Coalition Formation and Price of Anarchy in Cournot Oligopolies
Non-cooperative game theory purports that economic agents behave with little regard towards the negative externalities they impose on each other. Such behaviors generally lead to inefficient outcomes where the social welfare is bounded away from its optimal value. However, in practice, self-interested individuals explore the possibility of circumventing such negative externalities by forming coalitions. What sort of coalitions should we expect to arise? How do they affect the social welfare?
We study these questions in the setting of Cournot markets, one of the most prevalent models of firm competition. Our model of coalition formation has two dynamic aspects. First, agents choose strategically how to update the current coalition partition. Furthermore, coalitions compete repeatedly between themselves trying to minimize their long-term regret. We prove tight bounds on the social welfare, which are significantly higher than that of the Nash equilibria of the original game. Furthermore, this improvement in performance is robust across different supply-demand curves and depends only on the size of the market.
Unable to display preview. Download preview PDF.
- 1.Airiau, S.: Lecture Notes in Coalitional Games. In: 11th European Agent Systems Summer School, EASSS 2009 (2009), http://staff.science.uva.nl/~stephane/Teaching/EASSS09/notes-coopGT-easss09.pdf
- 2.Andelman, N., Feldman, M., Mansour, Y.: Strong price of anarchy. In: ACM-SIAM Symposium on Discrete Algorithms (SODA), pp. 189–198 (2007)Google Scholar
- 4.Chalkiadakis, G.: A Bayesian Approach to Multiagent Reinforcement Learning and Coalition Formation under Uncertainty. PhD thesis, Department of Computer Science, University of Toronto, Canada (2007)Google Scholar
- 5.Chalkiadakis, G., Elkind, E., Polukarov, M., Jennings, N.R.: The price of democracy in coalition formation. In: International Joint Conference on Autonomous Agents and Multiagent Systems (AAMAS), pp. 401–408 (2009)Google Scholar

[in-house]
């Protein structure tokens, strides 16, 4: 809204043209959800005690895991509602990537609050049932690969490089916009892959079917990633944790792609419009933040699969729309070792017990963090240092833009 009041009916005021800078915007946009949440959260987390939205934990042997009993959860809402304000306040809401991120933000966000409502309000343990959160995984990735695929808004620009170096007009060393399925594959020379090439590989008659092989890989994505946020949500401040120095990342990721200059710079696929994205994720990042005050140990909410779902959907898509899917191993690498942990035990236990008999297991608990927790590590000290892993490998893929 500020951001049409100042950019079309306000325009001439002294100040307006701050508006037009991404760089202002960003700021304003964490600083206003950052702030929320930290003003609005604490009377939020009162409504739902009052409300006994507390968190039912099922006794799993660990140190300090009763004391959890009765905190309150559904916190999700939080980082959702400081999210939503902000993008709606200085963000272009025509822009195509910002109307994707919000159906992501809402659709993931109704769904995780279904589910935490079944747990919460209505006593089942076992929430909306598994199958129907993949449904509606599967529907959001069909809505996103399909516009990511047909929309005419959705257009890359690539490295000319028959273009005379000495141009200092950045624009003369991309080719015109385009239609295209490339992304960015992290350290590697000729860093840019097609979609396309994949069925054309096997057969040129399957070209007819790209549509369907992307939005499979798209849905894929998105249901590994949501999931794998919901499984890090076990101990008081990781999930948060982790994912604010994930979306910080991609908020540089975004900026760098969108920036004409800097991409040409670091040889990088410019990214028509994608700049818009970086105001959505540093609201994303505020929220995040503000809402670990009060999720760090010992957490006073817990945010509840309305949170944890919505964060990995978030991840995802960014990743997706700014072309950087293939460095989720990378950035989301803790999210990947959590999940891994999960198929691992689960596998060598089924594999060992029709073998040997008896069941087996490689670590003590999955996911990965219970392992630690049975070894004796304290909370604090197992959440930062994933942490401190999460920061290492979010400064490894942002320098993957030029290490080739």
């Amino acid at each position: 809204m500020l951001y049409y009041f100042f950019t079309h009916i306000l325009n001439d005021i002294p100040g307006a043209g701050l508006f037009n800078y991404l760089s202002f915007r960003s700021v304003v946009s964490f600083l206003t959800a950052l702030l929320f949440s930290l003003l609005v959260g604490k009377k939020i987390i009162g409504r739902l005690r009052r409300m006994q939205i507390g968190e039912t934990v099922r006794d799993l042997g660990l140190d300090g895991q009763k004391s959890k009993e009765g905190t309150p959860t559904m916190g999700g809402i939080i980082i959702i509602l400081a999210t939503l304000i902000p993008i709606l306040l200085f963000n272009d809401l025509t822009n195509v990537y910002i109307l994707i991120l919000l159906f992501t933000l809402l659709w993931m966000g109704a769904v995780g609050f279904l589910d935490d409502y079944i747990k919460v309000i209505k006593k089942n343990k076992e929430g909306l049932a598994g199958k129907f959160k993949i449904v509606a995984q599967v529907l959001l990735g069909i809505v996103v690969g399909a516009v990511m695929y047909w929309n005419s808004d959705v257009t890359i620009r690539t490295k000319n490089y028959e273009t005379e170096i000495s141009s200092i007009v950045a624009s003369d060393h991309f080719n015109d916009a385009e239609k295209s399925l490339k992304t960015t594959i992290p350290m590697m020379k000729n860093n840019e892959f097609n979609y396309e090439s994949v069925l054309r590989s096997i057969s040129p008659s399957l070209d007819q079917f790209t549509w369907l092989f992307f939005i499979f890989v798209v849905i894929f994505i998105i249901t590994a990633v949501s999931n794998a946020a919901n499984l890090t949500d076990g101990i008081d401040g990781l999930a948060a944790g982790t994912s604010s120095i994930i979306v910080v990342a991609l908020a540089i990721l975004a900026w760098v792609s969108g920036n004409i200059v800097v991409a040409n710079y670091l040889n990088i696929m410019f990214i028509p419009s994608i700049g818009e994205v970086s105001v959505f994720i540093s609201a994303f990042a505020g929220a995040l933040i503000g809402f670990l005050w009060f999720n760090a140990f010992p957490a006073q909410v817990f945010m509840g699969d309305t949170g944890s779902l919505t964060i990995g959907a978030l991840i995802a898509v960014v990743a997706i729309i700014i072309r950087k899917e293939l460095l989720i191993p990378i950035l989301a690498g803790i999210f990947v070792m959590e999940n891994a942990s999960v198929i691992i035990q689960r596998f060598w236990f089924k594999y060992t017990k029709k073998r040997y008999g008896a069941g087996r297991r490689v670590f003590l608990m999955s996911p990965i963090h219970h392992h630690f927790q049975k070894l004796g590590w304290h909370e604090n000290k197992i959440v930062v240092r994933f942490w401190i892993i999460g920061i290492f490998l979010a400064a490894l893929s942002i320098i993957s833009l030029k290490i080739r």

- 6.Cournot, A.A.: Recherches sur les Principes Mathématiques de la Théorie des Richesses. Hatchette, Paris (1838); English translation: Researches into the Mathematical Principles of the Theory of Wealth. Macmillan, New York (1897)Google Scholar
- 8.Dieckmann, T., Schwalbe, U.: Dynamic Coalition Formation and the Core (1998); Economics Department Working Paper Series, Department of Economics, National University of Ireland - MaynoothGoogle Scholar
- 9.Even-Dar, E., Mansour, Y., Nadav, U.: On the convergence of regret minimization dynamics in concave games. In: ACM Symposium on Theory of Computing, STOC (2009)Google Scholar
- 12.Harberger, A.: Monopoly and resource allocation. Amer. Econ. Review 44, 77–87 (1954)Google Scholar
- 14.Hayrapetyan, A., Tardos, É., Wexler, T.: The effect of collusion in congestion games. In: ACM Symposium on Theory of Computing (STOC), pp. 89–98 (2006)Google Scholar
- 15.Kluberg, J., Perakis, G.: Generalized quantity competition for multiple products and loss of efficiency. In: 46th Annual Allerton Conference on Communication, Control, and Computing, pp. 930–936 (2008)Google Scholar
- 17.Mas-Colell, A., Green, J., Whinston, M.D.: Microeconomic Theory. Oxford University Press, Oxford (1995)Google Scholar
- 18.Nadav, U., Piliouras, G.: No regret learning in oligopolies: Cournot vs bertrand. In: 3rd International Symposium on Algorithmic Game Theory, SAGT (2010)Google Scholar
- 23.Young, H.: Strategic Learning and Its Limits. Oxford University Press, Oxford (2004)Google Scholar